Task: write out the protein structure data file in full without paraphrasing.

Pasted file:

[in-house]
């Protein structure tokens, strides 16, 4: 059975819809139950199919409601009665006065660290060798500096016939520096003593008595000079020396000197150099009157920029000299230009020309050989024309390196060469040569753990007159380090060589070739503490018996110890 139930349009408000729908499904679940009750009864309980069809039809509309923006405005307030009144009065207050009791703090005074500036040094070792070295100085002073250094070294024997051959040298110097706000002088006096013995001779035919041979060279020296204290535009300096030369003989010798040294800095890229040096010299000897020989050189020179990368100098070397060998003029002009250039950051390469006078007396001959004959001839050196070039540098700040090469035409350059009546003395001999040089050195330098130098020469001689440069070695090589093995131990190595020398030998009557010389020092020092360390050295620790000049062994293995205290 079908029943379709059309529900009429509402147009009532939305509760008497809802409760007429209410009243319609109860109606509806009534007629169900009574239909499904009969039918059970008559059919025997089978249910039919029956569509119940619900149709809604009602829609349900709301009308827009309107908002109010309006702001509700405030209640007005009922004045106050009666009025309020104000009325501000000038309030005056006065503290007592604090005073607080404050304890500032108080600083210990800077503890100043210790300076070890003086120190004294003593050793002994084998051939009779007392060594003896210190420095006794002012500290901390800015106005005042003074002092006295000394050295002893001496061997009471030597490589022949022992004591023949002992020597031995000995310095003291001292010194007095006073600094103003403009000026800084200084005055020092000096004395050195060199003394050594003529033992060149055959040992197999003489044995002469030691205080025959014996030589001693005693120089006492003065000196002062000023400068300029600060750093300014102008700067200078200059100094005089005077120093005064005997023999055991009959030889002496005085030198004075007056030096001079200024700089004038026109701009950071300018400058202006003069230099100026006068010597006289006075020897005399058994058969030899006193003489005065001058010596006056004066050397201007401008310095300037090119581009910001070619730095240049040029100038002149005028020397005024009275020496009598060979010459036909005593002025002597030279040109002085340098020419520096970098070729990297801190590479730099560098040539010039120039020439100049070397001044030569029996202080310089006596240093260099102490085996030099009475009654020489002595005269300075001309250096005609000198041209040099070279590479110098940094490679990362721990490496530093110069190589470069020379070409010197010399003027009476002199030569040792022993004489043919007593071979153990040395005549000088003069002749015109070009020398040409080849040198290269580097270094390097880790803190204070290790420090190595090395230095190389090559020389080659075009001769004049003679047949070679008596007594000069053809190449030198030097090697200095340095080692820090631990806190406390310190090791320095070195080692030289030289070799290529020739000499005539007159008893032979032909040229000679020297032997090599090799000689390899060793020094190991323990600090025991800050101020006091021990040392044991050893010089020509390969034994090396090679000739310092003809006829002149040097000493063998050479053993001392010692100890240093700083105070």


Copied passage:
[in-house]
């Protein structure tokens, strides 16, 4: 059975819809139950199919409601009665006065660290060798500096016939520096003593008595000079020396000197150099009157920029000299230009020309050989024309390196060469040569753990007159380090060589070739503490018996110890 139930349009408000729908499904679940009750009864309980069809039809509309923006405005307030009144009065207050009791703090005074500036040094070792070295100085002073250094070294024997051959040298110097706000002088006096013995001779035919041979060279020296204290535009300096030369003989010798040294800095890229040096010299000897020989050189020179990368100098070397060998003029002009250039950051390469006078007396001959004959001839050196070039540098700040090469035409350059009546003395001999040089050195330098130098020469001689440069070695090589093995131990190595020398030998009557010389020092020092360390050295620790000049062994293995205290 079908029943379709059309529900009429509402147009009532939305509760008497809802409760007429209410009243319609109860109606509806009534007629169900009574239909499904009969039918059970008559059919025997089978249910039919029956569509119940619900149709809604009602829609349900709301009308827009309107908002109010309006702001509700405030209640007005009922004045106050009666009025309020104000009325501000000038309030005056006065503290007592604090005073607080404050304890500032108080600083210990800077503890100043210790300076070890003086120190004294003593050793002994084998051939009779007392060594003896210190420095006794002012500290901390800015106005005042003074002092006295000394050295002893001496061997009471030597490589022949022992004591023949002992020597031995000995310095003291001292010194007095006073600094103003403009000026800084200084005055020092000096004395050195060199003394050594003529033992060149055959040992197999003489044995002469030691205080025959014996030589001693005693120089006492003065000196002062000023400068300029600060750093300014102008700067200078200059100094005089005077120093005064005997023999055991009959030889002496005085030198004075007056030096001079200024700089004038026109701009950071300018400058202006003069230099100026006068010597006289006075020897005399058994058969030899006193003489005065001058010596006056004066050397201007401008310095300037090119581009910001070619730095240049040029100038002149005028020397005024009275020496009598060979010459036909005593002025002597030279040109002085340098020419520096970098070729990297801190590479730099560098040539010039120039020439100049070397001044030569029996202080310089006596240093260099102490085996030099009475009654020489002595005269300075001309250096005609000198041209040099070279590479110098940094490679990362721990490496530093110069190589470069020379070409010197010399003027009476002199030569040792022993004489043919007593071979153990040395005549000088003069002749015109070009020398040409080849040198290269580097270094390097880790803190204070290790420090190595090395230095190389090559020389080659075009001769004049003679047949070679008596007594000069053809190449030198030097090697200095340095080692820090631990806190406390310190090791320095070195080692030289030289070799290529020739000499005539007159008893032979032909040229000679020297032997090599090799000689390899060793020094190991323990600090025991800050101020006091021990040392044991050893010089020509390969034994090396090679000739310092003809006829002149040097000493063998050479053993001392010692100890240093700083105070």